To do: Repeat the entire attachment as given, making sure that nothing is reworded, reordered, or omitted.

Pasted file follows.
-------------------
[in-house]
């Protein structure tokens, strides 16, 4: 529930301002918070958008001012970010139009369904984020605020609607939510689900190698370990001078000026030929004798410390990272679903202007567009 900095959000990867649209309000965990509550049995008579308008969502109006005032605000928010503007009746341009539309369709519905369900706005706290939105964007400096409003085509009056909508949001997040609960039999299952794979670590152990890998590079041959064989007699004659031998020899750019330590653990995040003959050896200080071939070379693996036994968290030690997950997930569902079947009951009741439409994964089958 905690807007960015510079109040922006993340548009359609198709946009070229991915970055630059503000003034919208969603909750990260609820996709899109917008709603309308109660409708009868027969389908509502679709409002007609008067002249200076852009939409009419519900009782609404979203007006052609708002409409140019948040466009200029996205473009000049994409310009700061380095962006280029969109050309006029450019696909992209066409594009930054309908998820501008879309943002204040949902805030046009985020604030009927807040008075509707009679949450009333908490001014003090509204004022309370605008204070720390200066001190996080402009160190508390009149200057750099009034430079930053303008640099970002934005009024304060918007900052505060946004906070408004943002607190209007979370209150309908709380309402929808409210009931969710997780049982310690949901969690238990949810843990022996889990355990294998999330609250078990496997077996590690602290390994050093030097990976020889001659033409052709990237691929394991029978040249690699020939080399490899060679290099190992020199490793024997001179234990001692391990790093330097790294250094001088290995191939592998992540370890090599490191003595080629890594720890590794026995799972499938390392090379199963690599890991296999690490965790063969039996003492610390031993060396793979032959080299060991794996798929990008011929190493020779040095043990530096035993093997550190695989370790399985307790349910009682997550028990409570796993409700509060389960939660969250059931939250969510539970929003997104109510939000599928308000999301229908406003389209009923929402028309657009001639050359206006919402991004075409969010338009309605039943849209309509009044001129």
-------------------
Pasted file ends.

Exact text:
[in-house]
């Protein structure tokens, strides 16, 4: 529930301002918070958008001012970010139009369904984020605020609607939510689900190698370990001078000026030929004798410390990272679903202007567009 900095959000990867649209309000965990509550049995008579308008969502109006005032605000928010503007009746341009539309369709519905369900706005706290939105964007400096409003085509009056909508949001997040609960039999299952794979670590152990890998590079041959064989007699004659031998020899750019330590653990995040003959050896200080071939070379693996036994968290030690997950997930569902079947009951009741439409994964089958 905690807007960015510079109040922006993340548009359609198709946009070229991915970055630059503000003034919208969603909750990260609820996709899109917008709603309308109660409708009868027969389908509502679709409002007609008067002249200076852009939409009419519900009782609404979203007006052609708002409409140019948040466009200029996205473009000049994409310009700061380095962006280029969109050309006029450019696909992209066409594009930054309908998820501008879309943002204040949902805030046009985020604030009927807040008075509707009679949450009333908490001014003090509204004022309370605008204070720390200066001190996080402009160190508390009149200057750099009034430079930053303008640099970002934005009024304060918007900052505060946004906070408004943002607190209007979370209150309908709380309402929808409210009931969710997780049982310690949901969690238990949810843990022996889990355990294998999330609250078990496997077996590690602290390994050093030097990976020889001659033409052709990237691929394991029978040249690699020939080399490899060679290099190992020199490793024997001179234990001692391990790093330097790294250094001088290995191939592998992540370890090599490191003595080629890594720890590794026995799972499938390392090379199963690599890991296999690490965790063969039996003492610390031993060396793979032959080299060991794996798929990008011929190493020779040095043990530096035993093997550190695989370790399985307790349910009682997550028990409570796993409700509060389960939660969250059931939250969510539970929003997104109510939000599928308000999301229908406003389209009923929402028309657009001639050359206006919402991004075409969010338009309605039943849209309509009044001129």